Data Classification - Security Pillar

Data Classification

Data classification provides a way to categorize organizational data based on criticality and sensitivity in order to help you determine appropriate protection and retention controls.

Identify the data within your workload: You need to understand the type and classification of data your workload is processing, the associated business processes, data owner, applicable legal and compliance requirements, where it’s stored, and the resulting controls that are needed to be enforced. This may include classifications to indicate if the data is intended to be publicly available, if the data is internal use only such as customer personally identifiable information (PII), or if the data is for more restricted access such as intellectual property, legally privileged or marked sensitive, and more. By carefully managing an appropriate data classification system, along with each workload’s level of protection requirements, you can map the controls and level of access/protection appropriate for the data. For example, public content is available for anyone to access, but important content is encrypted and stored in a protected manner that requires authorized access to a key for decrypting the content.

Define data protection controls: By using resource tags, separate AWS accounts per sensitivity (and potentially also per caveat / enclave / community of interest), IAM policies, Organizations SCPs, AWS KMS, and AWS CloudHSM, you can define and implement your policies for data classification and protection with encryption. For example, if you have a project with S3 buckets that contain highly critical data or EC2 instances that process confidential data, they can be tagged with a “Project=ABC” tag. Only your immediate team knows what the project code means, and it provides a way to use attribute-based access control. You can define levels of access to the AWS KMS encryption keys through key policies and grants to ensure that only appropriate services have access to the sensitive content through a secure mechanism. If you are making authorization decisions based on tags you should make sure that the permissions on the tags are defined appropriately using tag policies in AWS Organizations.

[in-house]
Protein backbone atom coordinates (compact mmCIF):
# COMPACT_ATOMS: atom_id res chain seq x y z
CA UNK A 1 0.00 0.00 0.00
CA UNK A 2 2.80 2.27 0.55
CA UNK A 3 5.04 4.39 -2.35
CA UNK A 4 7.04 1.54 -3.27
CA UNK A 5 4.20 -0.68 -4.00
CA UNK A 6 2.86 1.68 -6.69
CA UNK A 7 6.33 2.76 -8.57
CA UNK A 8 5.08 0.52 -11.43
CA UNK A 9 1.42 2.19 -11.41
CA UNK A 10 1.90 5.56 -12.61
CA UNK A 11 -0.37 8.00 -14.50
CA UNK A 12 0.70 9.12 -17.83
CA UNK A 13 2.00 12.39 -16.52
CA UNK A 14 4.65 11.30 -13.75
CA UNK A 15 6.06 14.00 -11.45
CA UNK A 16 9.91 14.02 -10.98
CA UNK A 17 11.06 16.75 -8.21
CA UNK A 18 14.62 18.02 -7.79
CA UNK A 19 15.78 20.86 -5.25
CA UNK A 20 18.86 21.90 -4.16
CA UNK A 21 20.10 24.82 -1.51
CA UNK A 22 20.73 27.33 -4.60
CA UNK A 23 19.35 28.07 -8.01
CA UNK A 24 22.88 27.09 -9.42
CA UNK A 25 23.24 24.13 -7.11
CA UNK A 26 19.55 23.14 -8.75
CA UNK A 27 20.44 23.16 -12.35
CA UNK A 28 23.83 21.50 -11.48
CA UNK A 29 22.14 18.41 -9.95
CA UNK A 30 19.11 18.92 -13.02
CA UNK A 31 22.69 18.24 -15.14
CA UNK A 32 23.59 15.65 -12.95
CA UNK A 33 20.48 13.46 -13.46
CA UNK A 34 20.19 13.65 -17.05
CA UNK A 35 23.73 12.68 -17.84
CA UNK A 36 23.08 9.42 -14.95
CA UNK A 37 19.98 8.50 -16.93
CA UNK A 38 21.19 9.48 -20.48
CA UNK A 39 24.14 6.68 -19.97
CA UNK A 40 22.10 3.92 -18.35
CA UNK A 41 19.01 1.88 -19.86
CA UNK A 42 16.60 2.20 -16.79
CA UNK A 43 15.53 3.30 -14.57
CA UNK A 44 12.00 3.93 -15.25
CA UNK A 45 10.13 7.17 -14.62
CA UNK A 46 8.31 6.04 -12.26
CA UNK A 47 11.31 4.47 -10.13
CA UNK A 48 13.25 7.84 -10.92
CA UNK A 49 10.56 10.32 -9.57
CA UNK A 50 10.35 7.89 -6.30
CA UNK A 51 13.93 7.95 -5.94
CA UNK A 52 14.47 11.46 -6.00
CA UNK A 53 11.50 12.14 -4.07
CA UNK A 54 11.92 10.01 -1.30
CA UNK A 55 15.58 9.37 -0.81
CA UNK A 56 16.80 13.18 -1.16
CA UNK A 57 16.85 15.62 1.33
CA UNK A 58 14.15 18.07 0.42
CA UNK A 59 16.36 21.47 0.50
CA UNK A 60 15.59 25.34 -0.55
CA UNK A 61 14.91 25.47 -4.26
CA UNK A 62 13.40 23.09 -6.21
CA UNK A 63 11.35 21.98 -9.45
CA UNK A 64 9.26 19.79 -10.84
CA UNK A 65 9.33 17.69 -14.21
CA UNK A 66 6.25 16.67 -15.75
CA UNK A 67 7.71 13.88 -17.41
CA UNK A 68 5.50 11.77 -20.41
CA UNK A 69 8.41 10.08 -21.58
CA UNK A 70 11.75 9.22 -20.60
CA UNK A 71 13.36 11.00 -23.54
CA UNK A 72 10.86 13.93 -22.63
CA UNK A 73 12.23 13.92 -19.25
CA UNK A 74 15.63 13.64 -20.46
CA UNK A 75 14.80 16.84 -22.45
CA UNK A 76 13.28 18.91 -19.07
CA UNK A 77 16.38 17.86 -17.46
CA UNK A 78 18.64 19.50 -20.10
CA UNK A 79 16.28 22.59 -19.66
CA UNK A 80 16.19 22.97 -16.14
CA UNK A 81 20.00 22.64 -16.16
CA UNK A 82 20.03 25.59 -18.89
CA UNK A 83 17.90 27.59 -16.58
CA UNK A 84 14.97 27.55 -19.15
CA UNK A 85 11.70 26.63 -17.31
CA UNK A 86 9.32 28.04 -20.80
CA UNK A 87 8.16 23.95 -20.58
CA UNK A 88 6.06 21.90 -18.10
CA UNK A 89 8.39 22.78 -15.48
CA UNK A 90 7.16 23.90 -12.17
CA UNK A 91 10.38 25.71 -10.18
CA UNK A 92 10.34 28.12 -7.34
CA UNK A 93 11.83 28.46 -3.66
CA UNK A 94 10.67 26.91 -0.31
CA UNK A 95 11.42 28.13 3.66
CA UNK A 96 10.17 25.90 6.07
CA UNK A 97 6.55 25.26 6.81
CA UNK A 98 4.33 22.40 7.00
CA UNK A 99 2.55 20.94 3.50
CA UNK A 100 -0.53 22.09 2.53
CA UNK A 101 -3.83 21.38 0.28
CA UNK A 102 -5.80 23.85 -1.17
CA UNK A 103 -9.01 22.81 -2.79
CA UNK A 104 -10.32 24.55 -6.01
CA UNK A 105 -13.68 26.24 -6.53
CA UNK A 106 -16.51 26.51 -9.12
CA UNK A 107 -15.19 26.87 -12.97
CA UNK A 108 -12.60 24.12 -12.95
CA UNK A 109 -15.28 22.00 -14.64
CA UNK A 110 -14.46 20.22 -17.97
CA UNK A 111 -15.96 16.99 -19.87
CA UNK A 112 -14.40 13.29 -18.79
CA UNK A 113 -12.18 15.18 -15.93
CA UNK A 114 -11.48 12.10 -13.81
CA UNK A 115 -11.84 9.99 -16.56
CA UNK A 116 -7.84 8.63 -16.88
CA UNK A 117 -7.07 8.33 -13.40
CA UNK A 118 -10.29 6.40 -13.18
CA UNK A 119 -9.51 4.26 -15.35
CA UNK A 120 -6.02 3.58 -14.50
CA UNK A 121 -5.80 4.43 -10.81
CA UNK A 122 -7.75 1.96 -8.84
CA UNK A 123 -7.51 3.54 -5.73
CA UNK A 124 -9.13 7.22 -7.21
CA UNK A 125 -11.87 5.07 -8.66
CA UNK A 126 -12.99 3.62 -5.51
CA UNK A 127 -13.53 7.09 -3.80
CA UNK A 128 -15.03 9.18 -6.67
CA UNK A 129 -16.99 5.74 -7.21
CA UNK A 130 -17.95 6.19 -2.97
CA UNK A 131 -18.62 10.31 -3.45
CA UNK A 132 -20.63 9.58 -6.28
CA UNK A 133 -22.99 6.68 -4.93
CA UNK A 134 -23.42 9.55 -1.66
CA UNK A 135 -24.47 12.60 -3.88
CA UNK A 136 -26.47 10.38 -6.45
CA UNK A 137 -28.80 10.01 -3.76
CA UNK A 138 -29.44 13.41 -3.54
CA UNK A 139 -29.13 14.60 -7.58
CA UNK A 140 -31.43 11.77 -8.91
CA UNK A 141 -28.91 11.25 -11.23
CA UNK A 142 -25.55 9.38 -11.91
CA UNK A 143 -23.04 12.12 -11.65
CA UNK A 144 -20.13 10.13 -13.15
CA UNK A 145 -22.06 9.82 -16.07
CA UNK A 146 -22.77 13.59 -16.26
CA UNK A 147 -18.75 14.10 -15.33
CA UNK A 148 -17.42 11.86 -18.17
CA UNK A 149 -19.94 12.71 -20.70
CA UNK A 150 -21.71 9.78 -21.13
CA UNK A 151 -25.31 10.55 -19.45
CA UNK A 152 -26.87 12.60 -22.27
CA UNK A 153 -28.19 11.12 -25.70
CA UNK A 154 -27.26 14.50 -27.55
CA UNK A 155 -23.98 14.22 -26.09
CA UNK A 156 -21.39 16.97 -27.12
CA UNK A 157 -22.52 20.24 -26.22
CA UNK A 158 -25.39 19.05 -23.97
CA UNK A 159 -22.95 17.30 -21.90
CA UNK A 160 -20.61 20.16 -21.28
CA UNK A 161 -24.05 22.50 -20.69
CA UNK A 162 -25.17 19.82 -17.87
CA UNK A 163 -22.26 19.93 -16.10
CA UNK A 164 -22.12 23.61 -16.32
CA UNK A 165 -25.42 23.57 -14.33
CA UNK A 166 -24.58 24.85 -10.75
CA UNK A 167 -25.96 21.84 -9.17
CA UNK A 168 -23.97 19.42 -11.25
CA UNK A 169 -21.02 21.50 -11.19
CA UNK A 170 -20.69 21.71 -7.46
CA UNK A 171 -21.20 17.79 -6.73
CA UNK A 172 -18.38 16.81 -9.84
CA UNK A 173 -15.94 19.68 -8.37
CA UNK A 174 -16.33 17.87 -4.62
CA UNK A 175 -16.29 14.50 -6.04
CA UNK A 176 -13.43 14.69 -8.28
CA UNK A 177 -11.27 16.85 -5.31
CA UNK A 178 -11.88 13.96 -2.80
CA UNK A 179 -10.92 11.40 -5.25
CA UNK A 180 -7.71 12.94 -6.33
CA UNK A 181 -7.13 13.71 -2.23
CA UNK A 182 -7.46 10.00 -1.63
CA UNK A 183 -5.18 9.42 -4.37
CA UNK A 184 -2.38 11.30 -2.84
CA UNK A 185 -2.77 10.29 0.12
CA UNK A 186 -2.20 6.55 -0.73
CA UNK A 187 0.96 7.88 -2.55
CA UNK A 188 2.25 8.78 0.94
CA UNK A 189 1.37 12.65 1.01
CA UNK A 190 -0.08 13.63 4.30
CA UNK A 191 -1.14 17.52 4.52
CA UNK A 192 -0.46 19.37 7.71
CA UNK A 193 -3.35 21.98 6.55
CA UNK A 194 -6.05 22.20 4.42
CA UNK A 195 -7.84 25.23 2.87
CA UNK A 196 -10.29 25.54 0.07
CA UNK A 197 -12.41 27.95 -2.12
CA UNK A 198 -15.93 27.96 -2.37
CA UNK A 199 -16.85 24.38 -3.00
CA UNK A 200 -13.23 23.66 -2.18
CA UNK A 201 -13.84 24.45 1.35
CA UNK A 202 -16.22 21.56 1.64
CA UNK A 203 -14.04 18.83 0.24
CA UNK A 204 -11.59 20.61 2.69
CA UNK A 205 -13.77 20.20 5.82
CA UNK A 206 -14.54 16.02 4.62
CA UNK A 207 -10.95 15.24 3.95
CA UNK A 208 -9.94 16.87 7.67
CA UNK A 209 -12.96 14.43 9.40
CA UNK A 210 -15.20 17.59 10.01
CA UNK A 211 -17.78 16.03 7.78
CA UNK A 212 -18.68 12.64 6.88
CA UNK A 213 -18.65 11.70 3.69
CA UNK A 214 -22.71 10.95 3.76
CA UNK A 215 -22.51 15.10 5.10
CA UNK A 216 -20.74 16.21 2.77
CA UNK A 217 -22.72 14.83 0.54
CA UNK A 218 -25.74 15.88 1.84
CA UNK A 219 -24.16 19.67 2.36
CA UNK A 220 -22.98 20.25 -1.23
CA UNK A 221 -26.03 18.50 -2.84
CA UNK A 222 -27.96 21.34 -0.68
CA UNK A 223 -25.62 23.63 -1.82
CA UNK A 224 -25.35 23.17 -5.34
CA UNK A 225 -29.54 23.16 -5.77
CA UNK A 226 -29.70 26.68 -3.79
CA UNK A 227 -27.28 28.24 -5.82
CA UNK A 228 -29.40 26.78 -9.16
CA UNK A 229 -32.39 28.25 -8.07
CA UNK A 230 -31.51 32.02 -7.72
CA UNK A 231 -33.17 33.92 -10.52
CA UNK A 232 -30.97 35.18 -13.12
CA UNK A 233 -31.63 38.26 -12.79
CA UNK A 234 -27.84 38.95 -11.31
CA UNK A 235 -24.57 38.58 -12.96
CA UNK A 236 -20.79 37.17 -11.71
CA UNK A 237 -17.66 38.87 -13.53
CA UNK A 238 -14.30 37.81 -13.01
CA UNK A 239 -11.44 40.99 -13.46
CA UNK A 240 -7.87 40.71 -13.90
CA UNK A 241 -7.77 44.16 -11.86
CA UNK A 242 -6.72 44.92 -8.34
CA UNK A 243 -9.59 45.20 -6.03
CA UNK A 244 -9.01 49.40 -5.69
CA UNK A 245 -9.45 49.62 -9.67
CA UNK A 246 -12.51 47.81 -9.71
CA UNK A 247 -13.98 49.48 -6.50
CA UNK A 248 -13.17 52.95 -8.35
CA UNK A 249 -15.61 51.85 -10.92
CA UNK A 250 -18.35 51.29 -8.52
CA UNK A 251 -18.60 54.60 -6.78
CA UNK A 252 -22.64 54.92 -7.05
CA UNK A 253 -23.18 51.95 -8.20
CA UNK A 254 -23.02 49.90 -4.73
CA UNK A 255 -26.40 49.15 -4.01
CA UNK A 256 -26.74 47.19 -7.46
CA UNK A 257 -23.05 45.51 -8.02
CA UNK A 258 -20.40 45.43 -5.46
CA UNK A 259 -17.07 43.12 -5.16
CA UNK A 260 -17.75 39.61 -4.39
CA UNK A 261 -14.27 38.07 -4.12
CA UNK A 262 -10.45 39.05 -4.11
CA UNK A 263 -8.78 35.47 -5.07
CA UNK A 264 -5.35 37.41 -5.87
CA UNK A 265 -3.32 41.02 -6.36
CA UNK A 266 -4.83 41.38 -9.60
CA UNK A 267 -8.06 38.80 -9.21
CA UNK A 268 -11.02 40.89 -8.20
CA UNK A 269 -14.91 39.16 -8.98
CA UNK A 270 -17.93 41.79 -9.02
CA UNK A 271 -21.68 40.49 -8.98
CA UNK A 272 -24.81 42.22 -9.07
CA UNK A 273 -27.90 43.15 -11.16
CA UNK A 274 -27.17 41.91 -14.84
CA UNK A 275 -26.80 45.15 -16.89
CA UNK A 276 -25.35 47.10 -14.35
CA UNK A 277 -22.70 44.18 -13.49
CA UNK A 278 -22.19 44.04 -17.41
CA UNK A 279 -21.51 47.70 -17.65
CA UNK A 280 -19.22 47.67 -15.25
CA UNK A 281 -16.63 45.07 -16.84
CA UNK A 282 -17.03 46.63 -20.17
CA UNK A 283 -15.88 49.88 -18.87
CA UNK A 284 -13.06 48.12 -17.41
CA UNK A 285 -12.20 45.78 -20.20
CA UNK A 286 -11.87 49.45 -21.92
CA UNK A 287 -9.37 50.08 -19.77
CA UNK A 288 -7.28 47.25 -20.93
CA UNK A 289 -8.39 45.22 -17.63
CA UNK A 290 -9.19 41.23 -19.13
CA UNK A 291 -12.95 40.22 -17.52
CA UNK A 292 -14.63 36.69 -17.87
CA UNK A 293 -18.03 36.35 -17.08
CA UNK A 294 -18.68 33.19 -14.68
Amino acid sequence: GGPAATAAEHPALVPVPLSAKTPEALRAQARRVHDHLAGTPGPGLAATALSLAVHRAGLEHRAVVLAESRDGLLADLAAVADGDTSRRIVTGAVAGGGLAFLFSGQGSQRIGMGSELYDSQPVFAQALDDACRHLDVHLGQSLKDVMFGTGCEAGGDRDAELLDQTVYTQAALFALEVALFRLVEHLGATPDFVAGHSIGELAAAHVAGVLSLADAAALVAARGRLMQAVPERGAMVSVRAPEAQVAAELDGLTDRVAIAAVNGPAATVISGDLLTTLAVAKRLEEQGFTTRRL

Define data lifecycle management: Your defined lifecycle strategy should be based on sensitivity level as well as legal and organization requirements. Aspects including the duration for which you retain data, data destruction processes, data access management, data transformation, and data sharing should be considered. When choosing a data classification methodology, balance usability versus access. You should also accommodate the multiple levels of access and nuances for implementing a secure, but still usable, approach for each level. Always use a defense in depth approach and reduce human access to data and mechanisms for transforming, deleting, or copying data. For example, require users to strongly authenticate to an application, and give the application, rather than the users, the requisite access permission to perform “action at a distance.” In addition, ensure that users come from a trusted network path and require access to the decryption keys. Use tools, such as dashboards and automated reporting, to give users information from the data rather than giving them direct access to the data.

Automate identification and classification: Automating the identification and classification of data can help you implement the correct controls. Using automation for this instead of direct access from a person reduces the risk of human error and exposure. You should evaluate using a tool, such as Amazon Macie, that uses machine learning to automatically discover, classify, and protect sensitive data in AWS. Amazon Macie recognizes sensitive data, such as personally identifiable information (PII) or intellectual property, and provides you with dashboards and alerts that give visibility into how this data is being accessed or moved.